There were a few lessons that I’ll probably never forget, and the first was one of the seminar sections for the class. We’d been assigned to read the book “Nazi Seizure of Power: The Experience of a Single German Town 1922-1945”, and it was disturbing how easily the local Nazis had taken over the town even though they (and the Nazis in general) never commanded more than 40% of the vote in any election. One day, our section was divided up by the TA into groups with each group role-playing one of the political parties. In the course of role-playing, the election when the Nazis took control of the town, it dawned on me that some of the methods being role-played were things I was reading about in the news. Not everything, mind you, but some of the tactics being used by Newt Gingrich, the “Contract with America”, and the things being done and said by conservative politicians and pundits were yanking on the same the strands of nationalism and jingoism that the Nazis had used to take control of Germany in the 1930s. After the class, I mentioned my realization to my TA, and his response was that he was glad I’d noticed the parallels, because that was pretty much the whole point of the class – learning from history so we didn’t repeat it.
The second lesson was the day that I showed up early and found that there was nothing on any of the six blackboards. No notes to scribble down as fast as I could, just a reel-to-reel projector set up in the middle of the center aisle and the lecture hall’s screen pulled down. That was the day we watched “The Triumph of the Will”. It was awful, in the truest sense of the word – it made me full of awe. Here I was, someone who knew what the Nazis would do over the next decade, and I was still sucked in while I watched it. I knew that the small man with the weird mustache was going to spark a world war and slaughter millions of people, and I still found myself watching Hitler speak with my jaw dropped, sucked in by his charisma. And we watched it in German without subtitles. After the class was over, I actually hung around to say something to Spielvogel. I told him that I was amazed that I got sucked in, even though I didn’t understand the language and knew what the Nazis had done later. Spielvogel’s response (paraphrased): “It’s even more powerful if you understand the German. Now imagine how you would feel if you were a German living in 1935.”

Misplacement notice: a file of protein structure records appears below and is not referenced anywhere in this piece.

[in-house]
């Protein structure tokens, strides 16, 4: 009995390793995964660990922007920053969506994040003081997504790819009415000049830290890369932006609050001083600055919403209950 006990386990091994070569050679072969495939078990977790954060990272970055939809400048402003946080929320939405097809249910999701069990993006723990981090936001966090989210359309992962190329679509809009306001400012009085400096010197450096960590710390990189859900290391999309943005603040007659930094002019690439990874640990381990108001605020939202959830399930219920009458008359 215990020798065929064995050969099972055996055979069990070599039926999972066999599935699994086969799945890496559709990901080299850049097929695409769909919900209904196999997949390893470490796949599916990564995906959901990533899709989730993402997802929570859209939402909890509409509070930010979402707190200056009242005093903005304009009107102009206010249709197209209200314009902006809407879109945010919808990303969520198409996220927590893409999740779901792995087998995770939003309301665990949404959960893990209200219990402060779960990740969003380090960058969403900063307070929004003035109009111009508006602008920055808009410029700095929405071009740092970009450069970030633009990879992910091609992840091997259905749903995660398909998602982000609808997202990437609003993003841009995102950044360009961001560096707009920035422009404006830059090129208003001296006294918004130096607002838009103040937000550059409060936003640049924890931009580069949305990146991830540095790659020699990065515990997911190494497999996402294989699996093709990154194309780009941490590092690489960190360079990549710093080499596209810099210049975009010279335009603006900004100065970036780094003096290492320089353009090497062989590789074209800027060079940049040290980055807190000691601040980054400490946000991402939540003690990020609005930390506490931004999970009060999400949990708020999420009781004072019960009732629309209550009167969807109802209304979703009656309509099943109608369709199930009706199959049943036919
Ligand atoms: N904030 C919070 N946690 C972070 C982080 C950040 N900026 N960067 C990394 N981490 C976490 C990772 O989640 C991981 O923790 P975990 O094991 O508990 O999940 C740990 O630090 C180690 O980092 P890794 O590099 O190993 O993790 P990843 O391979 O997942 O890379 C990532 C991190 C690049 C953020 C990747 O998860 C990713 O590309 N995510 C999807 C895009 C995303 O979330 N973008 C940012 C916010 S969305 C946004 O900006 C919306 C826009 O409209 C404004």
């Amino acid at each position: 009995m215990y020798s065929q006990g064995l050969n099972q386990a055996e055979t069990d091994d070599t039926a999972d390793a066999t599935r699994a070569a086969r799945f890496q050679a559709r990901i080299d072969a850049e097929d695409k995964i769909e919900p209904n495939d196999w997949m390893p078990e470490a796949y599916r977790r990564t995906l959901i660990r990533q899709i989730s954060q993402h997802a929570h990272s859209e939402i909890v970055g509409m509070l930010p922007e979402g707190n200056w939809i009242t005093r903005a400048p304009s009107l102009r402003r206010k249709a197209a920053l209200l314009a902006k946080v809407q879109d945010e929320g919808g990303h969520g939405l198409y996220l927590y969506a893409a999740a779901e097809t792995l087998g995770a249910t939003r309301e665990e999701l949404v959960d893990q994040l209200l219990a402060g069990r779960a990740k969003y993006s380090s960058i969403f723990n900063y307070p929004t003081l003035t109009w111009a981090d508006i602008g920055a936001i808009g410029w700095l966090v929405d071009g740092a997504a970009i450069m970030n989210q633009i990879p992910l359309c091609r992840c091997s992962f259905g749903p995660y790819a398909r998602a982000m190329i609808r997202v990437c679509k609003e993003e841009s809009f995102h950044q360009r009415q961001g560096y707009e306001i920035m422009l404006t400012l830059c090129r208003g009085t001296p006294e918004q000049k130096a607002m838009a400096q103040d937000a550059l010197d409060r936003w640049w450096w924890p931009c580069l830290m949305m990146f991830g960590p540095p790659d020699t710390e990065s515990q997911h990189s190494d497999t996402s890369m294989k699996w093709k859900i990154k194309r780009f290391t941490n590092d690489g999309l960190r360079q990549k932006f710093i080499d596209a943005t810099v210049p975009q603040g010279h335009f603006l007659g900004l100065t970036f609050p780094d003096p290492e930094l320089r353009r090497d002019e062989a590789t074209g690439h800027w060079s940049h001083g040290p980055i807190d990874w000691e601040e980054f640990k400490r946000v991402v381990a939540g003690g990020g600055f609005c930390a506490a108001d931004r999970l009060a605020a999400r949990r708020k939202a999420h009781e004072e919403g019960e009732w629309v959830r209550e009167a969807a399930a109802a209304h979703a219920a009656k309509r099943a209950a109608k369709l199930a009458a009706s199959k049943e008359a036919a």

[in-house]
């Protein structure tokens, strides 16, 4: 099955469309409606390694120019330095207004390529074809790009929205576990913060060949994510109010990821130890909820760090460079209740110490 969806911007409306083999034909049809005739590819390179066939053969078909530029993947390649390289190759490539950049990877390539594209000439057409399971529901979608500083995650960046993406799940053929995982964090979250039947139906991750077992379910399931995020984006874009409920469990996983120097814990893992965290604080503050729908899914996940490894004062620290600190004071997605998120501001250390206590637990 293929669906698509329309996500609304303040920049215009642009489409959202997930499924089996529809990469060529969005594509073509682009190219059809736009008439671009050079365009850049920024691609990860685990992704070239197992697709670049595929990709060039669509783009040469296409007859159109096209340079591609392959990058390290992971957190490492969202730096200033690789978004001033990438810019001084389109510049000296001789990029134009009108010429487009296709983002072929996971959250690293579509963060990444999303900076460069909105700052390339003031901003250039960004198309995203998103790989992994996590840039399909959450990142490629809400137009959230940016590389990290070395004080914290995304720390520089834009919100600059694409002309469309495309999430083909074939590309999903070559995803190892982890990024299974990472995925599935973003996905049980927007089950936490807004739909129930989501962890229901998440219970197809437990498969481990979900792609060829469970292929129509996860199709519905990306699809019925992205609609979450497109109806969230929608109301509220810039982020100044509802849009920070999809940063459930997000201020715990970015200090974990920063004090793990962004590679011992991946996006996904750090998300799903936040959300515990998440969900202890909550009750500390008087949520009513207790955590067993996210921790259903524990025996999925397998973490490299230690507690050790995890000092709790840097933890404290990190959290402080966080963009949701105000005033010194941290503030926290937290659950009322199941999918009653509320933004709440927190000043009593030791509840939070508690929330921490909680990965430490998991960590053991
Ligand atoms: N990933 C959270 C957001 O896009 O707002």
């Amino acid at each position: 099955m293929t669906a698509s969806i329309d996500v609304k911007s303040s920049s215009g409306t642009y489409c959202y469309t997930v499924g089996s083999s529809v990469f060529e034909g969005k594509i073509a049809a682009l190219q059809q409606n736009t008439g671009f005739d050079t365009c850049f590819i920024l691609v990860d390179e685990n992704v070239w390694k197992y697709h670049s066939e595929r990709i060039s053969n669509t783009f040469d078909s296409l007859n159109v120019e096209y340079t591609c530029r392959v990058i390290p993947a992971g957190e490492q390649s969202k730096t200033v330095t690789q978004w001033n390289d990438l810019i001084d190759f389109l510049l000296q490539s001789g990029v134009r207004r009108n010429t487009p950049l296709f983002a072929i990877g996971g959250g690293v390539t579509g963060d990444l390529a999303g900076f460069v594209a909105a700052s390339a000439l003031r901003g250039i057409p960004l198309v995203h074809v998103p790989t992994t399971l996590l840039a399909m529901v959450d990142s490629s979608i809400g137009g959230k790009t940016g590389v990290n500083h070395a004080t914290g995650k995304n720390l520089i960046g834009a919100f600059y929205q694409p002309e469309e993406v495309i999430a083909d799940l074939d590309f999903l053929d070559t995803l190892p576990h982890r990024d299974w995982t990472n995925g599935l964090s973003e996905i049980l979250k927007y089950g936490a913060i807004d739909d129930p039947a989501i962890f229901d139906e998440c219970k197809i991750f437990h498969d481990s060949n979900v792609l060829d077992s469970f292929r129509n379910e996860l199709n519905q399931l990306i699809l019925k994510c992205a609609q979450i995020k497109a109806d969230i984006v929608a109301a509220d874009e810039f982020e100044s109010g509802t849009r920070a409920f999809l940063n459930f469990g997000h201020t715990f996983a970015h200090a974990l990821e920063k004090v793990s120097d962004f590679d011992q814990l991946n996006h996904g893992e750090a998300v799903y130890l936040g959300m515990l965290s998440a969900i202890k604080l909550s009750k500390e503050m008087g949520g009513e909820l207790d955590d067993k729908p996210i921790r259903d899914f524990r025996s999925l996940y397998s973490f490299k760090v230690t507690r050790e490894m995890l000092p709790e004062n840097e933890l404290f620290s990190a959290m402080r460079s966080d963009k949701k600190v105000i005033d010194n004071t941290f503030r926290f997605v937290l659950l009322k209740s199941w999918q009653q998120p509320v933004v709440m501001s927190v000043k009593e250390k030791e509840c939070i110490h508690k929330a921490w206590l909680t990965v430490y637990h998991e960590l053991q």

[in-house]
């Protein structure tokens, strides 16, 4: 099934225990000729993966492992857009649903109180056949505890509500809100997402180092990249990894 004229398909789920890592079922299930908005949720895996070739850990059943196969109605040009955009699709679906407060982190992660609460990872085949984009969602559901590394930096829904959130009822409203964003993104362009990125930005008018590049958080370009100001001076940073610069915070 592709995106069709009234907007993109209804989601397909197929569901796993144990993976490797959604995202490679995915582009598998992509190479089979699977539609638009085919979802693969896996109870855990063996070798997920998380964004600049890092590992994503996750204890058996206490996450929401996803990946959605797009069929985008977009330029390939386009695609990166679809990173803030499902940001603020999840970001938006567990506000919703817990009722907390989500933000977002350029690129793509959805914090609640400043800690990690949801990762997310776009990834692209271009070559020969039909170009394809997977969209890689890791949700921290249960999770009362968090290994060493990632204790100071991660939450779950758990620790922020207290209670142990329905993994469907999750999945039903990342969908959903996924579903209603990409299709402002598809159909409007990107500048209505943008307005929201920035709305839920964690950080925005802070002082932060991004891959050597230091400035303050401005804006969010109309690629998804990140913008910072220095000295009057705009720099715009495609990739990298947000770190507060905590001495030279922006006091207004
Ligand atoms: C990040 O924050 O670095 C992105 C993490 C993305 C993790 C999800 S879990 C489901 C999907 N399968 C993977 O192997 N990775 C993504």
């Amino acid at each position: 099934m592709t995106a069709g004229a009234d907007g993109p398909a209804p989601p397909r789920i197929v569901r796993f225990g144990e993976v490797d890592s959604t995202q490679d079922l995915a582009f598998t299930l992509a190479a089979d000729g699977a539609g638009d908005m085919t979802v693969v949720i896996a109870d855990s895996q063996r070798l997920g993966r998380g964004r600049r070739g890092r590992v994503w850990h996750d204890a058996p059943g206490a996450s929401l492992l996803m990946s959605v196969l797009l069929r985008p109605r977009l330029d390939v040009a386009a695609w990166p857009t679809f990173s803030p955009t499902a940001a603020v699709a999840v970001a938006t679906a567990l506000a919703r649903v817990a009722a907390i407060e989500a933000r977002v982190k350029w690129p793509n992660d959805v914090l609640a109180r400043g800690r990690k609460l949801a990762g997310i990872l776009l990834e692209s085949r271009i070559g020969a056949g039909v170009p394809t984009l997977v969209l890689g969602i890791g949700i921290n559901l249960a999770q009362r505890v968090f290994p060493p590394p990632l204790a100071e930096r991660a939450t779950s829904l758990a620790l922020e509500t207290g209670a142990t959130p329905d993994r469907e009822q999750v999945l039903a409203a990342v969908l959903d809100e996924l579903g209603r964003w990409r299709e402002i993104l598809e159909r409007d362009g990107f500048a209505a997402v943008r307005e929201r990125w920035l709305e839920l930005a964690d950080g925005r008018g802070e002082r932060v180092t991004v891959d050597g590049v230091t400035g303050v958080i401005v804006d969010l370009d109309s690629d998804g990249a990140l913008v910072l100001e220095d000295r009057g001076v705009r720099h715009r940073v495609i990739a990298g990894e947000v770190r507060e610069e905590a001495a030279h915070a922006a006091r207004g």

And one cold Pennsylvania spring day, we took a field trip to the United States Holocaust Memorial Museum in Washington, DC. We were told when the bus was going to head back, but besides that we were free to take our time going through the museum, and it took me a long time to get through it. It was so much more horrible than I had prepared myself for it to be. Reading about the Holocaust and being lectured to about it didn’t even compare to facing thousands of photographs of families that were slaughtered, or looking at actual examples of ghetto life, or realizing how small the camp barracks cots were to fit five or six people on a single cot. I’m not ashamed to admit that I collapsed and wept, surrounded by my fellow students and strangers, at the end of the permanent exhibit as I listened to survivor interviews in the Testimony Theater.